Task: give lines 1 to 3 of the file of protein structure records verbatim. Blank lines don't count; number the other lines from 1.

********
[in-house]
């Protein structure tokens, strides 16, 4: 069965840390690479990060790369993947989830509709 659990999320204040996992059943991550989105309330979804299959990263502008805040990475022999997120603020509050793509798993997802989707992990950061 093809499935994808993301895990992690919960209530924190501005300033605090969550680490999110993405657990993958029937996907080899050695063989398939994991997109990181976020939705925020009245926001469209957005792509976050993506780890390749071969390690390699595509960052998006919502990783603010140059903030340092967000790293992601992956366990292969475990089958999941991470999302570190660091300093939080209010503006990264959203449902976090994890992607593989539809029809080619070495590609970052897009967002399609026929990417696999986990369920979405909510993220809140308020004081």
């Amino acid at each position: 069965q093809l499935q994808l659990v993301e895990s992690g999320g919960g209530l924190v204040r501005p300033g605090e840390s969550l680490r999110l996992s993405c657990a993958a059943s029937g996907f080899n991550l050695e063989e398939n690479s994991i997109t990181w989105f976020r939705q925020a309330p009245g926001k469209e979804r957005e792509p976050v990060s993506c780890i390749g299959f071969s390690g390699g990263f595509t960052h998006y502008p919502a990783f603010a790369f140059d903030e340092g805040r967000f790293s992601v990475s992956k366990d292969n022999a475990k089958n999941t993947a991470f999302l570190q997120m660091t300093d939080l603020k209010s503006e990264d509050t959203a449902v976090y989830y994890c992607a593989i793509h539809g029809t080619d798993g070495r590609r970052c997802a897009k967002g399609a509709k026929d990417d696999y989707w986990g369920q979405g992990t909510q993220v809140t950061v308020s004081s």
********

[in-house]
């Protein structure tokens, strides 16, 4: 069965840390690479990060790369993947989830509709 659990999320204040996992059943991550989105309330979804299959990263502008805040990475022999997120603020509050793509798993997802989707992990950061 093809499935994808993301895990992690919960209530924190501005300033605090969550680490999110993405657990993958029937996907080899050695063989398939994991997109990181976020939705925020009245926001469209957005792509976050993506780890390749071969390690390699595509960052998006919502990783603010140059903030340092967000790293992601992956366990292969475990089958999941991470999302570190660091300093939080209010503006990264959203449902976090994890992607593989539809029809080619070495590609970052897009967002399609026929990417696999986990369920979405909510993220809140308020004081």
């Amino acid at each position: 069965q093809l499935q994808l659990v993301e895990s992690g999320g919960g209530l924190v204040r501005p300033g605090e840390s969550l680490r999110l996992s993405c657990a993958a059943s029937g996907f080899n991550l050695e063989e398939n690479s994991i997109t990181w989105f976020r939705q925020a309330p009245g926001k469209e979804r957005e792509p976050v990060s993506c780890i390749g299959f071969s390690g390699g990263f595509t960052h998006y502008p919502a990783f603010a790369f140059d903030e340092g805040r967000f790293s992601v990475s992956k366990d292969n022999a475990k089958n999941t993947a991470f999302l570190q997120m660091t300093d939080l603020k209010s503006e990264d509050t959203a449902v976090y989830y994890c992607a593989i793509h539809g029809t080619d798993g070495r590609r970052c997802a897009k967002g399609a509709k026929d990417d696999y989707w986990g369920q979405g992990t909510q993220v809140t950061v308020s004081s």